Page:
Now, considering the FDA is usually a marionette puppet for BT and research is funded by BT; the consumer will not be offered a third choice if BT remains a major stakeholder imo.

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    Now, considering the FDA is usually a marionette puppet for BT and research is funded by BT; the consumer will not be offered a third choice if BT remains a major stakeholder imo.
    Oh really? That's quite interesting. Where did you learn that? Can you provide links to reports on this collusion between the FDA and Big Tobacco?

    Keep in mind that that the goal of this meeting is to determine how best to regulate the development of modified risk tobacco products, as specified in Section 911 of the Family Smoking Prevention and Tobacco Control Act. Link to full text: Full Text of H.R. 1256 (111th): Family Smoking Prevention and Tobacco Control Act - GovTrack.us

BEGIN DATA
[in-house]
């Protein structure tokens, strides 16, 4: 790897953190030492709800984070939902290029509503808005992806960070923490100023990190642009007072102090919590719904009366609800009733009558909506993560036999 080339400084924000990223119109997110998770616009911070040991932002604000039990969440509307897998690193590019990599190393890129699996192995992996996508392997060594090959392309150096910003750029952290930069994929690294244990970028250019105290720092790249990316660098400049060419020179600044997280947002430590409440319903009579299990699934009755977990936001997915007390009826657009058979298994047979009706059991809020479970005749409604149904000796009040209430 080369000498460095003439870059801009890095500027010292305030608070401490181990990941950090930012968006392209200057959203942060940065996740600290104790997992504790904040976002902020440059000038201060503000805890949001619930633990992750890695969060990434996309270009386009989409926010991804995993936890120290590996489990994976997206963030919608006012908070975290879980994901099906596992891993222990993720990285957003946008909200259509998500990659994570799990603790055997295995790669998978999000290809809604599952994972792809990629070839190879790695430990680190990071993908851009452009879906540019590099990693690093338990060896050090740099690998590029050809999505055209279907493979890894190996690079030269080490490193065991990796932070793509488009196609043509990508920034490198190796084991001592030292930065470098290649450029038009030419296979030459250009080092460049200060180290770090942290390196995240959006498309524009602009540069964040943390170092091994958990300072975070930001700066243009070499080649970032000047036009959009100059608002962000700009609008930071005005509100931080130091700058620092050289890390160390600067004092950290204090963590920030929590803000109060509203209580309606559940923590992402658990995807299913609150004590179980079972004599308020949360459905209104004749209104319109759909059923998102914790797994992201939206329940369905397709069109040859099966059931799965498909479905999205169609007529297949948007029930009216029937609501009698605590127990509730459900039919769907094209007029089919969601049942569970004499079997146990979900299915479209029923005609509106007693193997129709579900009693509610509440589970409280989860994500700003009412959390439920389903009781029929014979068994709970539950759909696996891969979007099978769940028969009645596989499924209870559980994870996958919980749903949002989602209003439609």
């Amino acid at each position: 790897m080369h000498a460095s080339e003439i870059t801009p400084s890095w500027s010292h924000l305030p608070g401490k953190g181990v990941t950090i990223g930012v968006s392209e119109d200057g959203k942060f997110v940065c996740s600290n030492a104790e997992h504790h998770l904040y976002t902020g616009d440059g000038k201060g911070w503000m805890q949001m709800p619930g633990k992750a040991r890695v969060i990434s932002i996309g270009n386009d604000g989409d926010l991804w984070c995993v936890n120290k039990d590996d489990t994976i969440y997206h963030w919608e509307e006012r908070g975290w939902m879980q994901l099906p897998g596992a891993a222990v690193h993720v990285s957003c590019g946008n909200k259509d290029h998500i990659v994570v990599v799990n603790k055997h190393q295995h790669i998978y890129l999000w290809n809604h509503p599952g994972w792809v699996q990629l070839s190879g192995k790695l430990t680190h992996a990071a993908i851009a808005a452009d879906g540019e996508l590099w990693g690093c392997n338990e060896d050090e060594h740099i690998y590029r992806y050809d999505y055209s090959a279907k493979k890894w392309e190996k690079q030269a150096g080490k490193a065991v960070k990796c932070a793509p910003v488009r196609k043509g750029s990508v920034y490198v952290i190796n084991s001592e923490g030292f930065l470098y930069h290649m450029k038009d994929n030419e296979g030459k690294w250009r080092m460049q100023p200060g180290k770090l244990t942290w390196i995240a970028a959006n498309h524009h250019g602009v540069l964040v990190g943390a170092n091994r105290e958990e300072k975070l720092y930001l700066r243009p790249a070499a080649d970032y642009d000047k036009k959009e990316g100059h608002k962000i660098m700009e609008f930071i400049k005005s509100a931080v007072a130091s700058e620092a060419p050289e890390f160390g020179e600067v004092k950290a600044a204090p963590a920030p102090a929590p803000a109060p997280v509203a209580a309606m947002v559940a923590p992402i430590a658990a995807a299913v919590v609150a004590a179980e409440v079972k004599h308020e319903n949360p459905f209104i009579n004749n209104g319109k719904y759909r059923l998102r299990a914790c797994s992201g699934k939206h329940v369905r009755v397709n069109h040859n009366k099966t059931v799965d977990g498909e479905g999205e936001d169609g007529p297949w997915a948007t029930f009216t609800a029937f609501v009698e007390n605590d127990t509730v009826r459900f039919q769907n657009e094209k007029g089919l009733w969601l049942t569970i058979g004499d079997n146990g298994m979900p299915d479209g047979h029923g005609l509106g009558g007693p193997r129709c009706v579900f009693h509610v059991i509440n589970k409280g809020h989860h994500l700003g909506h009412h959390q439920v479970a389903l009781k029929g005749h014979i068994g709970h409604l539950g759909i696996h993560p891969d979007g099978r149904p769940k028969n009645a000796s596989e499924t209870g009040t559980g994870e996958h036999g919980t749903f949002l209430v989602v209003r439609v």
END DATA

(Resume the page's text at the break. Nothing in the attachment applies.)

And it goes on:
The purpose of the workshop is to discuss the recommendation in the Institute of Medicine’s report, “Scientific Standards for Studies on Modified Risk Tobacco Products,” that sponsors of Modified Risk Tobacco Product (MRTP) applications use independent third parties to undertake one or more key functions in tobacco product research (third party governance). FDA is also considering third party governance as it relates more generally to tobacco research. Our goal is to receive input from interested stakeholders regarding features from existing third party governance models that may be applicable to tobacco product research.
    Third Party Governance of Industry-Sponsored Tobacco Product Research - A Public Workshop

    The law required the FDA to consult the Institute of Medicine regarding what scientific standards should be applied to determining whether a products would reduce the user's risks of disease and death. IOM responded with a detailed report: Scientific Standards for Studies on Modified Risk Tobacco Products